Published online by Cambridge University Press: 14 July 2018
I should start by saying that I would be happy to reverse the course which the United Kingdom has taken since that fateful 52/ 48 decision on 23 June 2016 to exit the EU after more than 40 years of membership (hence ‘Brexit’). Any path that would lead the United Kingdom back to the EU is fine with me: a parliamentary vote, another general election, a second referendum – you name it. But suppose Brexit is inevitable. My view then is that we should examine more closely – and even more charitably – what some of the more ‘visionary’ Brexiteers have been projecting. However, this is not as easy as it first sounds because their vision is a strange amalgam of populism and elitism, which when taken together threatens not only the sovereignty of Parliament, which has been much discussed in the media, but also the authority of expertise more generally. Such are the ways of the fox, in Pareto's terms. Here it is worth recalling that virtually all of UK academia, business leaders – including the Bank of England – and world politicians who expressed an opinion wanted to see the United Kingdom remain in the EU. (Russia was a notable exception.)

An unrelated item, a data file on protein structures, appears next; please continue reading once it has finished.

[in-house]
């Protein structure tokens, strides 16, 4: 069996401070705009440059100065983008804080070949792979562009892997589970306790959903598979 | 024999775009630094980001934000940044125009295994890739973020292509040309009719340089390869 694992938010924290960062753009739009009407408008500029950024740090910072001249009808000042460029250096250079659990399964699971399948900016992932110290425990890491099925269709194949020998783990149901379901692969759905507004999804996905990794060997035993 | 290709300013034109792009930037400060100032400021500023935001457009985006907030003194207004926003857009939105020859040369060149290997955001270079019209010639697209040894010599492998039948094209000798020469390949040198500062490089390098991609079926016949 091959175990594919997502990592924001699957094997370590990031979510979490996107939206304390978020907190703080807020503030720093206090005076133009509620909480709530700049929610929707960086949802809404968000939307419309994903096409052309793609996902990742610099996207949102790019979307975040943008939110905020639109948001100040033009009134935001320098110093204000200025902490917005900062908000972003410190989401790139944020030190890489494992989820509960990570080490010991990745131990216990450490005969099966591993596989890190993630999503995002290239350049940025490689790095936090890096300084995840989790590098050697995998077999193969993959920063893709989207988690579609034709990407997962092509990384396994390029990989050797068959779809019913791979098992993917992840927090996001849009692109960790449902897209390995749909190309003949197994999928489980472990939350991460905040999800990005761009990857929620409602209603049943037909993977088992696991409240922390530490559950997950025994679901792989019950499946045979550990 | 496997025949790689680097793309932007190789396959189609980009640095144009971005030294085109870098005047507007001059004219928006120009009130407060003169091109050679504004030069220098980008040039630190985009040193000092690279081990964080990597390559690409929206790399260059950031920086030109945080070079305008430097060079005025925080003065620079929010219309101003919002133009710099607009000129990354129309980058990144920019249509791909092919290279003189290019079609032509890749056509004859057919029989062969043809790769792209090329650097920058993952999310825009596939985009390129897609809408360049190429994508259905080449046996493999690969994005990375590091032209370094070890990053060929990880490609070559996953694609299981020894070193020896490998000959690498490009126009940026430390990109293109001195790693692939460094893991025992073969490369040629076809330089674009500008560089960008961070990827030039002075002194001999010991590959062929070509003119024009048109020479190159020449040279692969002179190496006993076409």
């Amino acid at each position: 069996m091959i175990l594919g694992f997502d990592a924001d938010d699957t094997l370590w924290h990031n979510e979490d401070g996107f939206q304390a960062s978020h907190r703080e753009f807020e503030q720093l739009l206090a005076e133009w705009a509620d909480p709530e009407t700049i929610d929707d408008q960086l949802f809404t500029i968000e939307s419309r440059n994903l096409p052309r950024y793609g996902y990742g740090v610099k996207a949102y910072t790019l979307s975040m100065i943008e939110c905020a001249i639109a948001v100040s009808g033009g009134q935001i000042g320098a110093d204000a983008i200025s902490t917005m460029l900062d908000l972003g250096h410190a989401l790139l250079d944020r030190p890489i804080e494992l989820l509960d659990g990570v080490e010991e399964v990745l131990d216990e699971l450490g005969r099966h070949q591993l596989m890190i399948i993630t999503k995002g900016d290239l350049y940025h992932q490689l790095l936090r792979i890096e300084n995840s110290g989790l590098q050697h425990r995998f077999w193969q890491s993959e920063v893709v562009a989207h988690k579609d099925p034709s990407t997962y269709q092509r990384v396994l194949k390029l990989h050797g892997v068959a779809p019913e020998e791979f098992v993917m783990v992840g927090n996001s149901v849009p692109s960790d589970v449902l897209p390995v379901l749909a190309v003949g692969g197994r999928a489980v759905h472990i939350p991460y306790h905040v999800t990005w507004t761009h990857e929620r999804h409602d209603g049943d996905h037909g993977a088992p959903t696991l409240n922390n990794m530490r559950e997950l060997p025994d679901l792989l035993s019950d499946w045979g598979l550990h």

However, as we shall see, Brexit has turned out to be a poisoned chalice for the Brexiteers, who had not anticipated that the public would treat its newfound voice as though it were a sort of collectively manifested expertise of its own. I present the argument that follows in three parts. First, I consider Brexit in relation to my own long- standing anti- expertist approach to social epistemology, which in many ways makes me a kindred spirit to the Brexiteers. Next, I turn to the struggle of parliamentary elites which eventuated in the win for Brexit, focusing on the Brexiteers’ distinctive epistemic and ethical strategy with regard to public opinion. Finally, I consider the unforeseen emergence of a Rousseau- style ‘general will’ with regard to Brexit, which is where British democracy stands for the foreseeable future, ending on the role of academia – and specifically business schools – in the anti- expert revolution.